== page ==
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F-INSAS is India's program to equip its infantry with state-of-the-art equipment, F-INSAS standing for Future Infantry Soldier As a System.[1] However the Indian Army has decided to drop the F-INSAS program in favour of two separate projects. The new program will have two components: one to arm the future infantry soldier with the best available assault rifle, carbines and personal equipment, such as helmets and bulletproof vests. The second component is the Battlefield Management Systems (BMS).[2][3]

The program is modeled on the US military Future Warrior system.[4]

The F-INSAS program[edit]

F-INSAS has been taken up to equip Indian infantry with advanced weaponry, communication network and instant access to information on the battlefield.[1] This program is similar to the future soldier programs of other nations. F-INSAS includes a fully networked all-terrain, all-weather personal-equipment platform, enhanced firepower and mobility for the digitalised battlefield of the future.[5] The weight carried by soldiers will need to be reduced by at least 50%.[6]

The fully integrated Infantry of tomorrow will be equipped with mission-oriented equipment integrated with his buddy soldier team, the sub-unit, as also the overall C4ISTAR represents C4 (command, control, communications, computers) and ISTAR (intelligence, surveillance, target acquisition, and reconnaissance) system.[7]


In the first phase, to be completed by 2015,[1] the infantry soldier will be equipped with a modular weapon system that will have multi-functions.[1]

The Indian Army intends to modernise its entire 465 infantry and paramilitary battalions by 2020 with this program.

F-INSAS equipment[edit]

The intention is to equip the soldier[8] to ensure a dramatic increase in his lethality, survivability and mobility while making the soldier "a self-contained fighting machine".[9]

Core systems[edit]

Helmet and visor[edit]

The helmet includes Level-IV bullet-proof helmet capable of stopping a 9mm round at close range, facial protection, ballistic and laser eye protection and flame-resistant eye & face protection.

The visor will contain a mounted flash light, thermal sensors, advanced night vision capability, a digital compass, shoulder video camera, a computer, nuclear, biological and chemical sensors, and an audio headset. The visor is intended to be integrated and to act as a heads-up display monitor equivalent to two 17-inch computer monitors.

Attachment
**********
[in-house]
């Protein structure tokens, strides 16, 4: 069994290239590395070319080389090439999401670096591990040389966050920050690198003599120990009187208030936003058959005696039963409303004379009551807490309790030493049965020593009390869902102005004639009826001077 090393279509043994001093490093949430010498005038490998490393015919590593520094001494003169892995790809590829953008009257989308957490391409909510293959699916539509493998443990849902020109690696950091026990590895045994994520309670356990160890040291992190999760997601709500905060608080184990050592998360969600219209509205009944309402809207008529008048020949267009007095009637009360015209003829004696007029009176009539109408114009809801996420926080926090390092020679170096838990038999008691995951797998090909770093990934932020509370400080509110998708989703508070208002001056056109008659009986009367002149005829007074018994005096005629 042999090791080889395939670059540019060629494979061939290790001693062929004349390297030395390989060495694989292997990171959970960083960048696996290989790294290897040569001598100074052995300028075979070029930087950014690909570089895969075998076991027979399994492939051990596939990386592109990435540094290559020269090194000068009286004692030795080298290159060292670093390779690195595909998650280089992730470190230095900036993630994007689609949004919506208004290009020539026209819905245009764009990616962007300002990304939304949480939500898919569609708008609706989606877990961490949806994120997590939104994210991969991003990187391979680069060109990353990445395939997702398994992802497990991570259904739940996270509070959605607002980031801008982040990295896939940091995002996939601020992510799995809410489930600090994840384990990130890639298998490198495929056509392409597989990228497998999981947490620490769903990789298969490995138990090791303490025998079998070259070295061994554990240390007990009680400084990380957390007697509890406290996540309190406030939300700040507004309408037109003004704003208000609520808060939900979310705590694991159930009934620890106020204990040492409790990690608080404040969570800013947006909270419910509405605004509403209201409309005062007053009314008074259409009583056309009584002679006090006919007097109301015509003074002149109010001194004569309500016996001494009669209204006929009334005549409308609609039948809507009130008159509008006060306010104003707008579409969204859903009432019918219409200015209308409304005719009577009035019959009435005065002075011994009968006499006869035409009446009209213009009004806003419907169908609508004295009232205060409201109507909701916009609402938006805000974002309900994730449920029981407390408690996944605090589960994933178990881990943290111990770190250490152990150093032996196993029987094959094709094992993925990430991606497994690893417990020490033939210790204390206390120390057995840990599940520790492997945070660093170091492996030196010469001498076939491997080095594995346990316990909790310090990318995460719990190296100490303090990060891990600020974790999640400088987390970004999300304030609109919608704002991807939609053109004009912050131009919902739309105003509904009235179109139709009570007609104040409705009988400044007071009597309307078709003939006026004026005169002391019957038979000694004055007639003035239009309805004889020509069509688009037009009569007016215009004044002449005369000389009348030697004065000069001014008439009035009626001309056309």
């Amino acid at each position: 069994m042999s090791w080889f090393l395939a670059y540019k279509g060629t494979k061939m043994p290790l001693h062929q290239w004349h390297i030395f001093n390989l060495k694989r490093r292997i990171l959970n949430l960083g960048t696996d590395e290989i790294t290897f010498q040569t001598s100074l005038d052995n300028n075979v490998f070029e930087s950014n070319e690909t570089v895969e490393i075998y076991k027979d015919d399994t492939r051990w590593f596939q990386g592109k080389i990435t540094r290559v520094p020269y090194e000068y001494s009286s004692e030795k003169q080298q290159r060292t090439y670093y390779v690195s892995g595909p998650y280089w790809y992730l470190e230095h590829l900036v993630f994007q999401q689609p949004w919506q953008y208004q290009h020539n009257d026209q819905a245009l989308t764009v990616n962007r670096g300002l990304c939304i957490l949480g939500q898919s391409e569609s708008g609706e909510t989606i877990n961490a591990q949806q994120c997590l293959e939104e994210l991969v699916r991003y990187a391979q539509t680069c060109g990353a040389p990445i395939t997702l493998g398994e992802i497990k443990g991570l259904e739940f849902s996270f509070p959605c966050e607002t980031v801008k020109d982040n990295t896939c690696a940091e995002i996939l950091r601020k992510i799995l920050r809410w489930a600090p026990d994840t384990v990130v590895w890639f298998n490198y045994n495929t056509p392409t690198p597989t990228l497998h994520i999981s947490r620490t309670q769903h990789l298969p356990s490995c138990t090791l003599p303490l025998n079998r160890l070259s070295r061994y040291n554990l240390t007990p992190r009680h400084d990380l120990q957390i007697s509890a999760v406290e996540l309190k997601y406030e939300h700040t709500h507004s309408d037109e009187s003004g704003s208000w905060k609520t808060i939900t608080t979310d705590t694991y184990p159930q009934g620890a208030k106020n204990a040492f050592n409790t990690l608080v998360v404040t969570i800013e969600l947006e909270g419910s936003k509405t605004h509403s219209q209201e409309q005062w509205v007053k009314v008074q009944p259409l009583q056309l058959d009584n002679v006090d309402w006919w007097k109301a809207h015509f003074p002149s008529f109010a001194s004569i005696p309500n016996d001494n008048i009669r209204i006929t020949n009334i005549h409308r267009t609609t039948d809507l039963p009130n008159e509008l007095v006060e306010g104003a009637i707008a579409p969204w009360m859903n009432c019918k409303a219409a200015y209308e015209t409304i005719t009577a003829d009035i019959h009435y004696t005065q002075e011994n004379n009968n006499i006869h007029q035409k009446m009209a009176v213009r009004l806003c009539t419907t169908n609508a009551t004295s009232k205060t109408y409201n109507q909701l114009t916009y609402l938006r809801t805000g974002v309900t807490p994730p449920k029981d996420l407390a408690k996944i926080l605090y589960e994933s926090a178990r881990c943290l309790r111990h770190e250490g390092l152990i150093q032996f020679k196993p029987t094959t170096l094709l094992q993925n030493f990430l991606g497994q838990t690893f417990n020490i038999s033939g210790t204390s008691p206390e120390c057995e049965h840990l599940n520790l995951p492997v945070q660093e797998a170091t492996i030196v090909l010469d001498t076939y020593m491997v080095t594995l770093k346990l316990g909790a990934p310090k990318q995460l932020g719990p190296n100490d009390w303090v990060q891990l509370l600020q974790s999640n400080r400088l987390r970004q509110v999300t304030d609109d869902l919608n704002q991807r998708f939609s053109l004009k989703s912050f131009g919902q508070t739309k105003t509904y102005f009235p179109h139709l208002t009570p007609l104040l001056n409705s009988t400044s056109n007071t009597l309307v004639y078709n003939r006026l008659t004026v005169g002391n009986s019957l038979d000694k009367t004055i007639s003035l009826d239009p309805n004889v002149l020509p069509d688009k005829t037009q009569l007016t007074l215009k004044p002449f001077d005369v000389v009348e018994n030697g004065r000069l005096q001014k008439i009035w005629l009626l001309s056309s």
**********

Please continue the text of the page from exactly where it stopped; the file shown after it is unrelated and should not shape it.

The personal clothing of this soldier of the future would be lightweight with a level IV bullet-proof jacket. The jacket would be non-flammable, waterproofed yet breathable (Flexible ballistic protection, Hard ballistic protection, Electronic jacket,Load-bearing structure). The new attire will enable him to carry extra loads and resist the impact of nuclear, radiological, chemical and biological (NRCB) warfare. The uniform will also carry solar elements for charging a palmtop computers and other attached electronic equipment. It will contain external an oxygen supply and respirator to provide protection against gas and smoke and will include fire-proof knee and elbow pads and hand gloves and ballistic & laser eye protection goggles. A bullet-proof, armored waistcoat including flexible ballistic, hard ballistic, ceramic armor plates covering the front, back and groin and an armored, electronic jacket with a load-bearing system will also be included. The electronic jacket integrates the electronics (such as a computer unit, energy manager unit, peripheral equipment interfaces, user interfaces, a radio, a man-machine interface, an Indian Regional Navigation Satellite System (IRNSS a.k.a. NAVigation with Indian Constellation- NavIC) device, cables, connector, camouflaging system, wearable environmental control and a micro-climate heating & cooling system). A flexible water bottle, magazines, grenades and other equipment holders and pockets optimizes weight distribution on the soldier. The new uniform will have vests with sensors to monitor the soldier's health parameters and provide quick medical relief. He might also wear flame-resistant, moisture-defeating undergarments; flame-resistant hand, face, and foot protection and a pair of non-skid shoes with mine & explosive detection sensors would complete the ensemble. system includes inbuilt water purifier system so they have purified drinking water[1] this clothing will help indian army paramillitary forces a lot.


The weapons sub-system is built around a multi-calibre individual weapon system with the fourth calibre attached to a grenade launcher. These include a 5.56 mm, a 7.62 mm and a new 6.8 mm under development for the first time in India. The UBGL (Under Barrel Grenade Launcher) will be capable of firing air bursting grenades. The sub-system includes a thermal weapon sight and laser range finder to provide the soldier with range and direction information. The IRNSS (similar to GPS or GLONASS) location information will allow the soldier to call for indirect fire accurately. There are two types of next generation infantry rifle under development in cooperation with Israel. In this context, news sources report that the Indian MoD has recently issued a global tender for the acquisition of a new assault rifle and a Close Quarter Battle (CQB) carbine.[10] In DEFXPO 2014 a prototype of the ARDE-DRDO MCIWS (Multi Caliber Individual Weapon System) was showcased.It is lighter than the existing INSAS rifles in the Indian Armed Forces, weighing only 3 kg. It features an UBGL (Under Barrel Grenade Launcher) as well as thermal sights or plain holographic sights & Red dot sights.Laser target it has multiple pica tinny rails to facilitate various add-on equipments needed for various missions and thus improving versatility. And many other terrain, operation & mission based weapons as per requirement.